Making a baby may seem like an easy task, but there are high numbers of couples who have difficulty with infertility.
Even if you haven’t begun to think about pregnancy — the thought of a little baby just a blimp on your timeline — the knowledge of early infertility can be an important asset to your health when attempting to conceive later on in life.
10% of couples, both men and women, in the US are affected by infertility. The CDC reported that 6.7 million American women have fertility issues. Additionally, 7.5% of American men under the age of 45 seek medical treatment for fertility. Infertility in men is evaluated by a semen analysis. Medical conditions, unhealthy habits, and environmental toxins can contribute to male infertility. This means that infertility is not just a female problem.
Most couples discover their issues with conceiving after having unprotected sex for a year with no results. Treatments vary from hysterscopy, medication, In vitro fertilization, and egg donation.
Curious when you should see a doctor? Sometimes that depends on your age. If you’re under 35, doctors recommend trying for at least a year. If you’re between 35 and 40, trying for six months is recommended. If you’re older than 40, testing and treatment should begin right away. If you have a history with painful periods, pelvic inflammatory disease, multiple miscarriages, prior cancer treatment, or endometriosis, it is highly recommended that testing begin early.
By monitoring your signs, you can detect early concerns with infertility and discover ways to begin working towards a more successful pregnancy. Here are four important signs that you should pay attention to when considering pregnancy.
Yes, we realize this is incredibly broad and very common in many women; however, it’s still an important sign for early infertility. Anovulation accounts for 30 to 40 percent of all female infertility. Irregular periods can mean that your body isn’t ovulating, which results in a problem to conceive. If you don’t have periods at all, this could be a sign that you are infertile. Make sure to visit your gynecologist to be positive that your periods haven’t stopped for another reason.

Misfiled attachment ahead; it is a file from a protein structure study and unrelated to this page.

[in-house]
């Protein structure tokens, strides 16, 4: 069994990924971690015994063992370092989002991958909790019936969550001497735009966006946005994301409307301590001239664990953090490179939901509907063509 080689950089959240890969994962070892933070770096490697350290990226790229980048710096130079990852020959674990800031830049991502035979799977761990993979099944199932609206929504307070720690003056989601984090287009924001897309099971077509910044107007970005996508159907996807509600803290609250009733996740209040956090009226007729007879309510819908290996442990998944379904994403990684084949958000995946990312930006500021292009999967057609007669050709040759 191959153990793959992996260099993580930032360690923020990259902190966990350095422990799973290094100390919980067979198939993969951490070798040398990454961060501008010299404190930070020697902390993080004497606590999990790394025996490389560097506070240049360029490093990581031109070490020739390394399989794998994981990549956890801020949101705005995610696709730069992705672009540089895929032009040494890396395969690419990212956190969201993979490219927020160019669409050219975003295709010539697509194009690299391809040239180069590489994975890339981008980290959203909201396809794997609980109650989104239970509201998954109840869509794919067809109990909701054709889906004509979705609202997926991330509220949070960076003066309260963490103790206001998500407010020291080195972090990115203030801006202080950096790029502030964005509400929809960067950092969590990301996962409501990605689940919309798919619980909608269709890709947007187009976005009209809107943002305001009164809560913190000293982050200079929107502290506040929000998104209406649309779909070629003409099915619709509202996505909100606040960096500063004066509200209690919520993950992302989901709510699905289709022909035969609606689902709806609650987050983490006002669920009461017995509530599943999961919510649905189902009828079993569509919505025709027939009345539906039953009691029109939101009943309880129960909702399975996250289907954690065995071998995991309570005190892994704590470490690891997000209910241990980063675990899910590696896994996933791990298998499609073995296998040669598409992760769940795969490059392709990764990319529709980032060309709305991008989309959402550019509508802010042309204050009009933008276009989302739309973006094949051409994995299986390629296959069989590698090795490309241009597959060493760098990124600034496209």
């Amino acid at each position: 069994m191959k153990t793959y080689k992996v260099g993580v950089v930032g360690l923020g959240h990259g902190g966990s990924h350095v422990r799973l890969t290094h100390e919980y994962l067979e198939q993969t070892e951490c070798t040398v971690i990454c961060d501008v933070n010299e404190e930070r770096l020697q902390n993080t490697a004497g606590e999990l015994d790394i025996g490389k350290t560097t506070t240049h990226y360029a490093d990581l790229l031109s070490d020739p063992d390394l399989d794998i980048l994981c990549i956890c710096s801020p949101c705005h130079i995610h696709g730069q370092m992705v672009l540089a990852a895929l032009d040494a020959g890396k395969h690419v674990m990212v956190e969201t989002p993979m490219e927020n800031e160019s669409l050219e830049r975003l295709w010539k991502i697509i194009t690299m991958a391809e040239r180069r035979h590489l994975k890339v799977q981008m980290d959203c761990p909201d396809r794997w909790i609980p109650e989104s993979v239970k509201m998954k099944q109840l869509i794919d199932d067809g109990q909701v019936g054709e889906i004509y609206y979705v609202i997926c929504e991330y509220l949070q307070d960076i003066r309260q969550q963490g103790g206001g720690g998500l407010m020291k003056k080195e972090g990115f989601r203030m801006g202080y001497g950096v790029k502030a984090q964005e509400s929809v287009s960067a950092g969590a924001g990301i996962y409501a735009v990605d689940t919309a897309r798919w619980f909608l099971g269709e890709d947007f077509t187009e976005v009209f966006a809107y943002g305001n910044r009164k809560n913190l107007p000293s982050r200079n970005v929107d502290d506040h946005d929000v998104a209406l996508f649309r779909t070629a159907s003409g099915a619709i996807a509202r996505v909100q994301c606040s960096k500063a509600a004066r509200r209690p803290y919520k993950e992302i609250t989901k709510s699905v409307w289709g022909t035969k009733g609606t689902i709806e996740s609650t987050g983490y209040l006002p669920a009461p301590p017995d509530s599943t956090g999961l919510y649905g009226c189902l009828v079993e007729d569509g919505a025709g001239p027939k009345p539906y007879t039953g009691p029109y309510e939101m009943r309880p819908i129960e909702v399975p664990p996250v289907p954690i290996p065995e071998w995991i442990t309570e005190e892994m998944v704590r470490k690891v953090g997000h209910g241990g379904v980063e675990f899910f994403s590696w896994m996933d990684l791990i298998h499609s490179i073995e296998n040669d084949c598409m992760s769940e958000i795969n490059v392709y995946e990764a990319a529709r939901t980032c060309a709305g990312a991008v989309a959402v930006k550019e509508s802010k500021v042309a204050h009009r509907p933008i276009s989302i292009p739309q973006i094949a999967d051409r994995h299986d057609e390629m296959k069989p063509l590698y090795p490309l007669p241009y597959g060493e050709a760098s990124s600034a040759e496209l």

Hormonal imbalances can reveal themselves through your skin and specifically, through adult acne. Severe acne can also be linked to polycistic ovarian syndrome (PCOS) as well as irregular ovulation. As many as 5 million women in the United States suffer from PCOS. All hope isn’t lost, however. PCOS is the most common and most treatable problem for infertility in women. Discussing ways to ovulate with your doctor are available and include: managing weight, medicine, IVF, and surgery.
Decreased sex drive
Don’t let this symptom freak you out too much. A decreased sex drive can be common in people who are depressed or stressed out. Regardless, it’s worth looking into. A decreased sex drive can lead to painful sex in women who have no desire to be intimate, prolonging the success of a pregnancy.
Sudden weight gain
The unexplained weight gain that you could be experienced can be another symptom of PCOS, as we mentioned above. PCOS makes women have a higher resistance to insulin which results in unexpected weight gain. It’s especially important to check out a change in your weight as it could be a symptom for various other issues.
There are numerous symptoms for infertility and these that are selected may not be the early sign that is detected for you. However, it never hurts to check it out. Being on top of your health and your bodily changes are important for your long term health. Remember that if you experience any of these symptoms, meet with a doctor to analyze your concerns. Treatment options are successful and available for you if you are seeking any assistance or help.